Writing on the corporate governance blog earlier this month, Bob Tricker observed that “serious”  interest in corporate governance is a recent phenomenon which only came to the fore following Sir Alan Cadbury’s 1992 Report. The dichotomy is that despite the existence of regulatory bodies such as the US Securities and Exchange Commission since the mid-1930s, it was not until problems such as the Enron scandal, the sub-prime crisis and more recent Libor scandal – that “corporate governance” became a buzzword in the business sphere, company law and regulation.

For Tricker, corporate governance  – to which constructs such as marketing, production, finance, operations research, and management information systems have only recently ceded ground – is quickly becoming the focus of a company’s organisational chart. Themes such as the board of directors, executive directors’ remuneration and their relationship with management are all now very much at the apex of the debate about issues such as shareholder democracy, accountability and transparency in the corporate sphere. It is often said that good corporate governance is about promises kept: Macey, Corporate Governance: Promises Kept, Promises Broken (2010). Conversely, bad corporate governance is considered “promise breaking behaviour”.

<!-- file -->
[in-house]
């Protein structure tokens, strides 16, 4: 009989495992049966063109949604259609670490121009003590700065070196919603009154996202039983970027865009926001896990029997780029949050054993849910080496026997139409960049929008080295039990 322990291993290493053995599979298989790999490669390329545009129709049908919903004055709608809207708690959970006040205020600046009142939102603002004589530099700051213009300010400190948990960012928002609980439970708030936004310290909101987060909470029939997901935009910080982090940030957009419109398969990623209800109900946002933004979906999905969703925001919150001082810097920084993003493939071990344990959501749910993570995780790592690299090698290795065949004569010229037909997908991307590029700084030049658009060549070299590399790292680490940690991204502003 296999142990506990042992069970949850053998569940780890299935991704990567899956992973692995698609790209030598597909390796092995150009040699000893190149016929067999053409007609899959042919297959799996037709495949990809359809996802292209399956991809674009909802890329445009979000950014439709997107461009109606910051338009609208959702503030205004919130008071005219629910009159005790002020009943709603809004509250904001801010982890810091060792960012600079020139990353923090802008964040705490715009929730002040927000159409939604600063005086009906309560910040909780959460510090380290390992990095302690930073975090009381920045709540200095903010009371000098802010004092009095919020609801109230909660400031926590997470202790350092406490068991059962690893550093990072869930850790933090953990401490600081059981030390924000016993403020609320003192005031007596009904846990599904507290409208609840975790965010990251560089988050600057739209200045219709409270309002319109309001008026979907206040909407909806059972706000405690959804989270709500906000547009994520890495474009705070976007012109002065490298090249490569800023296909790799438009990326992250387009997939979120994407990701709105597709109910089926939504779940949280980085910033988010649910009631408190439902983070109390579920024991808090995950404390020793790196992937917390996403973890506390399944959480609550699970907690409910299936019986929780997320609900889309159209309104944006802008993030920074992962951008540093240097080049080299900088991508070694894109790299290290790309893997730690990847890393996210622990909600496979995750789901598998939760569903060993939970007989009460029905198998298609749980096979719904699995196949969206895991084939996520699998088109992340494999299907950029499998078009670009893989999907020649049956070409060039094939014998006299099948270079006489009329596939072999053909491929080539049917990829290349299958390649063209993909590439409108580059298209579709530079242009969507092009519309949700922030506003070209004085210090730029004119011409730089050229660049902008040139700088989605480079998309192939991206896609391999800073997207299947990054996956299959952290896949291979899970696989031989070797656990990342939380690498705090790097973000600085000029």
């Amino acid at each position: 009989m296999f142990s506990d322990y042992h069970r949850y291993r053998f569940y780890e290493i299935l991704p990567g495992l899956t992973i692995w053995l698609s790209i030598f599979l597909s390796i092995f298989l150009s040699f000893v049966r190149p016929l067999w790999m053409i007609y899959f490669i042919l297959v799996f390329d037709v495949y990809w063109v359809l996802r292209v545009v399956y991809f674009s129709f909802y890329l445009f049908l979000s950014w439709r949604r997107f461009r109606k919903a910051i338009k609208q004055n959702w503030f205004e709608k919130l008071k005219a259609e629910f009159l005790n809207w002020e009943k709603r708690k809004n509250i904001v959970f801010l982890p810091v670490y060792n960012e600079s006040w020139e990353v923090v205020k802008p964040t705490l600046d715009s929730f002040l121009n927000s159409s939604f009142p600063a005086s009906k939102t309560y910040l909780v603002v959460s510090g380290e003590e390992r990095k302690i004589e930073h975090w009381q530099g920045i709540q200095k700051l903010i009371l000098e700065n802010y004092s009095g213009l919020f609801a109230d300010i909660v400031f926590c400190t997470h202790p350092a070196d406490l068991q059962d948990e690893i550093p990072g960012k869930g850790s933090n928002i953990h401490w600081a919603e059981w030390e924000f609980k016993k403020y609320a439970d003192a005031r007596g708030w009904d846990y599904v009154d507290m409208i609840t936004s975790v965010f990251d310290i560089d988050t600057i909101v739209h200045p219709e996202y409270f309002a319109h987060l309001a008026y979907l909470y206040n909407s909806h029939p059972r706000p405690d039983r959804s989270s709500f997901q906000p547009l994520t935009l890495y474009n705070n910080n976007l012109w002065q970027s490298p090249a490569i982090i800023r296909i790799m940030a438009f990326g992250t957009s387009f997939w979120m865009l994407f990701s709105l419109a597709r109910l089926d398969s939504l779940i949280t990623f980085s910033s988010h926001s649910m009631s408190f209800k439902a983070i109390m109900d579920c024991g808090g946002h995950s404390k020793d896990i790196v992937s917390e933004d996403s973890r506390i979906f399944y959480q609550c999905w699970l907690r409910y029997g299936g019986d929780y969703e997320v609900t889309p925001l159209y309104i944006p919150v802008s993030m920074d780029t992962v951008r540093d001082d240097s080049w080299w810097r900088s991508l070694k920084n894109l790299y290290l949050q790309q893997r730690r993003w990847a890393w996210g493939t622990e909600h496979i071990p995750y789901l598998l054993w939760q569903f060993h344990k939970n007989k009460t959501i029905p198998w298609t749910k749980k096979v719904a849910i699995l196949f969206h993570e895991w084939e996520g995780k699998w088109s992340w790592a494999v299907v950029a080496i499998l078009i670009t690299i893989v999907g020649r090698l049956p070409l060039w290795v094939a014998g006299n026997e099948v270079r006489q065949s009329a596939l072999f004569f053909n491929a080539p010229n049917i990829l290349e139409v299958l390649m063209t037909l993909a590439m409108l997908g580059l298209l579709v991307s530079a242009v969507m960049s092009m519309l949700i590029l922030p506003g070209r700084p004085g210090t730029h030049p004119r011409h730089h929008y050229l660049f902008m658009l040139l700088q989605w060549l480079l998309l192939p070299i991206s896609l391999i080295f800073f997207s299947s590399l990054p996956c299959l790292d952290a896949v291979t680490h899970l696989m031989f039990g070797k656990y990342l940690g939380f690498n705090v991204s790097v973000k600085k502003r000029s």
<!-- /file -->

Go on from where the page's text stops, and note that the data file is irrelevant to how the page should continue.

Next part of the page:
The UK – which is seen as a “laboratory” for shareholder activism – has high rates of executive remuneration and on average bosses earn seventy five times more than workers.

2 thoughts on “SEC Member Doesn’t Like Shareholder Democracy

  1. Just a footnote: there’s a good argument to the effect that shareholders are not owners of the company — they merely own a claim to a portion of the profits (if any). John Boatright defends this view, as does Alan Strudler, and Steven Bainbridge (all 3 present different arguments for the same conclusion).

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    1. I’ve approved your comment and appreciate the information. I’ll look into the sources you provided and build my knowledge. I appreciate your kind advice, and will always be a supporter of your site. jp

      Like